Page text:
He was on board as composer, Queen came on board, they wrote some songs and then he would then take some of them and at the end, or halfway through, intercut the score. There was an extraordinary collaboration between the band. It wasn’t just like we finished the film and asked for a song. They were very much involved in edit and during the months of post production.

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There’s a great advantage to having the film composer work with a band like Queen, as they also had that, as you know, that rock and roll but also operatic quality, which lends itself very much to the operatic quality of the movie.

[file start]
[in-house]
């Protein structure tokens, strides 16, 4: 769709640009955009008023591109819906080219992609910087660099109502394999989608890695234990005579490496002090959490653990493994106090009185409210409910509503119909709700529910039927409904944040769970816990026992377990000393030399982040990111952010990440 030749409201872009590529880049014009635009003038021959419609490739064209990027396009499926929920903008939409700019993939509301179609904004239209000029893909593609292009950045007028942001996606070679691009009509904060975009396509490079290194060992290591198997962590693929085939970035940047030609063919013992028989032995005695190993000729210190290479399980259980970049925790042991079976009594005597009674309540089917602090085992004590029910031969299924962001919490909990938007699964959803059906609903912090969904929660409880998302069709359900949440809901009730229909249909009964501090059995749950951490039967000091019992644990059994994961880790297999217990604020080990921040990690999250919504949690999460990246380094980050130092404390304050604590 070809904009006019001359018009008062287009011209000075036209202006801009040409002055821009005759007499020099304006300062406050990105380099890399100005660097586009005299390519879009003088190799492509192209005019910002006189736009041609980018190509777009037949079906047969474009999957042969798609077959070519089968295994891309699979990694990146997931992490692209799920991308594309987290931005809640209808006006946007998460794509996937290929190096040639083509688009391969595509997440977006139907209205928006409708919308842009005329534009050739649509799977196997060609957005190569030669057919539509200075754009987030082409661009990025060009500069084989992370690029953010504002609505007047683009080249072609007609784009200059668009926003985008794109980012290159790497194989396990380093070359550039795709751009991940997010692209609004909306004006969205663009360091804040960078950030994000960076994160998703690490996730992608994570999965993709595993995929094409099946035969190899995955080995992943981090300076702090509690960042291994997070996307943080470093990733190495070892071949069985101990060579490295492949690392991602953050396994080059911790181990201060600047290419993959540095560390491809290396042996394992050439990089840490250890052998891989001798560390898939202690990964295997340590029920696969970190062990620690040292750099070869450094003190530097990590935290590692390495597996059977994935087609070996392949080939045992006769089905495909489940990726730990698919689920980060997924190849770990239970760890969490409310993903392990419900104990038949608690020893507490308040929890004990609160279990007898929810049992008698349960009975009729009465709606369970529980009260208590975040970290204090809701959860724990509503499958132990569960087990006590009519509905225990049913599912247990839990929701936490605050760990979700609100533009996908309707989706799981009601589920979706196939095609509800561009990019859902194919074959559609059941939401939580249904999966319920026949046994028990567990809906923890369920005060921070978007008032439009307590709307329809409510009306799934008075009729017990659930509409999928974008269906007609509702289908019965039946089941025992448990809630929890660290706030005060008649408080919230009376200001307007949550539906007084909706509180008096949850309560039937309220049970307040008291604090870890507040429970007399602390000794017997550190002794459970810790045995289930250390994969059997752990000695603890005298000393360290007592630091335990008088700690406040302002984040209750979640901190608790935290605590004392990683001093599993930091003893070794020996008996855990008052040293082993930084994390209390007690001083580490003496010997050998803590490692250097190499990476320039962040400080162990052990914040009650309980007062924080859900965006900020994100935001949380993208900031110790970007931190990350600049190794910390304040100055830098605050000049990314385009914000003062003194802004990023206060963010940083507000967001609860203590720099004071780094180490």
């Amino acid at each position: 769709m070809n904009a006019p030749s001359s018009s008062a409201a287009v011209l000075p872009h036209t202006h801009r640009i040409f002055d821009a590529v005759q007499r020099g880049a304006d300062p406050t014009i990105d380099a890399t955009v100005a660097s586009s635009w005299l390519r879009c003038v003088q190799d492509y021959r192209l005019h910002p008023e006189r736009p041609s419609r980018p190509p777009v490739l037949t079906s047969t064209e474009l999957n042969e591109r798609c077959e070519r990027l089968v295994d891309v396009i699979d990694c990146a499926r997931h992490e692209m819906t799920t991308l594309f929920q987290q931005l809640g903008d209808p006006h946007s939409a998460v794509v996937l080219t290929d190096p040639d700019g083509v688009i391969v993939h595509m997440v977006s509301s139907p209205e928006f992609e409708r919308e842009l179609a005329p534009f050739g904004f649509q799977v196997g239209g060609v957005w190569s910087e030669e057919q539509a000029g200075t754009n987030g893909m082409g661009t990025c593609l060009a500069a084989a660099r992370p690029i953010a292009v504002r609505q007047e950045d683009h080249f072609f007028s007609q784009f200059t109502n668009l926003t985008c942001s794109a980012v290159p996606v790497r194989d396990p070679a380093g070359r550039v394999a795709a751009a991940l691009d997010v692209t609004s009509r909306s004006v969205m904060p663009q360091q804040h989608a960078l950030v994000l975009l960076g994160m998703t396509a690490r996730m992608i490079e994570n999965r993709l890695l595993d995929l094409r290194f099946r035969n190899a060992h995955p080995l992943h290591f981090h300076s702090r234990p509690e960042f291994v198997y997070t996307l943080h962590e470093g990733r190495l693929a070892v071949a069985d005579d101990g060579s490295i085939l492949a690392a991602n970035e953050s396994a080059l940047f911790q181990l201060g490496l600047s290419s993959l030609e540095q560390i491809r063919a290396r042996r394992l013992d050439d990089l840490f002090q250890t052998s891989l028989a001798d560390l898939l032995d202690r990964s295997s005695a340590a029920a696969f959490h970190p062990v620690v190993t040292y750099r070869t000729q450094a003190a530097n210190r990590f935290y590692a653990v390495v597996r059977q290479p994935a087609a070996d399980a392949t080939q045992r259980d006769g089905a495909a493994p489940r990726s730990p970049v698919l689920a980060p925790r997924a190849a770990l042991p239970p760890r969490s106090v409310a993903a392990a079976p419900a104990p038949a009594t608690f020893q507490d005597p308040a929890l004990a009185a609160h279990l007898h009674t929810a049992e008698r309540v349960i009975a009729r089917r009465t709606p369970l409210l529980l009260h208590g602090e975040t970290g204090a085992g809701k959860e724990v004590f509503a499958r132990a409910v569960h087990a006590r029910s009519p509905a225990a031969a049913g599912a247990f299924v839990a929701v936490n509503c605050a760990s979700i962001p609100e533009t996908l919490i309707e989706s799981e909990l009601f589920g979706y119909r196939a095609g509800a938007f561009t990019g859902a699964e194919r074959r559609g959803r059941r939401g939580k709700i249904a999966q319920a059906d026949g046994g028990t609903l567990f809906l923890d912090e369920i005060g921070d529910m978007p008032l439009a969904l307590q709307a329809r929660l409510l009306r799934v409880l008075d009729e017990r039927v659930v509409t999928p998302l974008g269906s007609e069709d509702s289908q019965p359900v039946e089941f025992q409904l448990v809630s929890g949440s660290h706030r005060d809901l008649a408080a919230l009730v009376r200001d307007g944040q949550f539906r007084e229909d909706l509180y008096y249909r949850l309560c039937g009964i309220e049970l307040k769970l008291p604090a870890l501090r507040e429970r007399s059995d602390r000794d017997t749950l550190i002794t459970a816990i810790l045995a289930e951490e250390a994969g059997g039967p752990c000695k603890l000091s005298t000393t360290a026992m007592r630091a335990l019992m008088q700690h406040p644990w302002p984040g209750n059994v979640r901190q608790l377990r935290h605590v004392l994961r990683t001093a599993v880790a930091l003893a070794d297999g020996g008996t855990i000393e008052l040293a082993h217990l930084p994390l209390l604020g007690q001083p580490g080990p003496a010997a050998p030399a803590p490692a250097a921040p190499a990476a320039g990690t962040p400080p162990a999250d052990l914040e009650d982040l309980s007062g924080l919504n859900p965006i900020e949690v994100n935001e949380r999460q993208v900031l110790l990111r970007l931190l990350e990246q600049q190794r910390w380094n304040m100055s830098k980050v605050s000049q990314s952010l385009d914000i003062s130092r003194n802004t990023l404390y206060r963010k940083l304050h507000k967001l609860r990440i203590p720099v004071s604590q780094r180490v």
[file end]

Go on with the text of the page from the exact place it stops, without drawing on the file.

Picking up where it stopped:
I know you must have spoken at length about Highlander over the years, so in trying to think of a different angle, I thought I’d ask what the first positive nostalgic memory of working on the film was?

Well, I guess – my god there’s so many! Obviously, one is working with Queen and becoming very good friends with everyone and becoming very good friends with the late, great, wonderful, genius Freddie Mercury.

Two… would be it was a film that we did and that was financed, but EMI and the other financers really left us alone. We didn’t have any real interference and were left free to make our film. And you know the original screenplay was called ‘Dark Night’, which (Highlander) was based on, was written by Greg Widen. Then we had [the line broke up, but it sounded like “Peter Bell who’d just done Red Dawn”] came on and did another version of the screenplay, so we had a great script.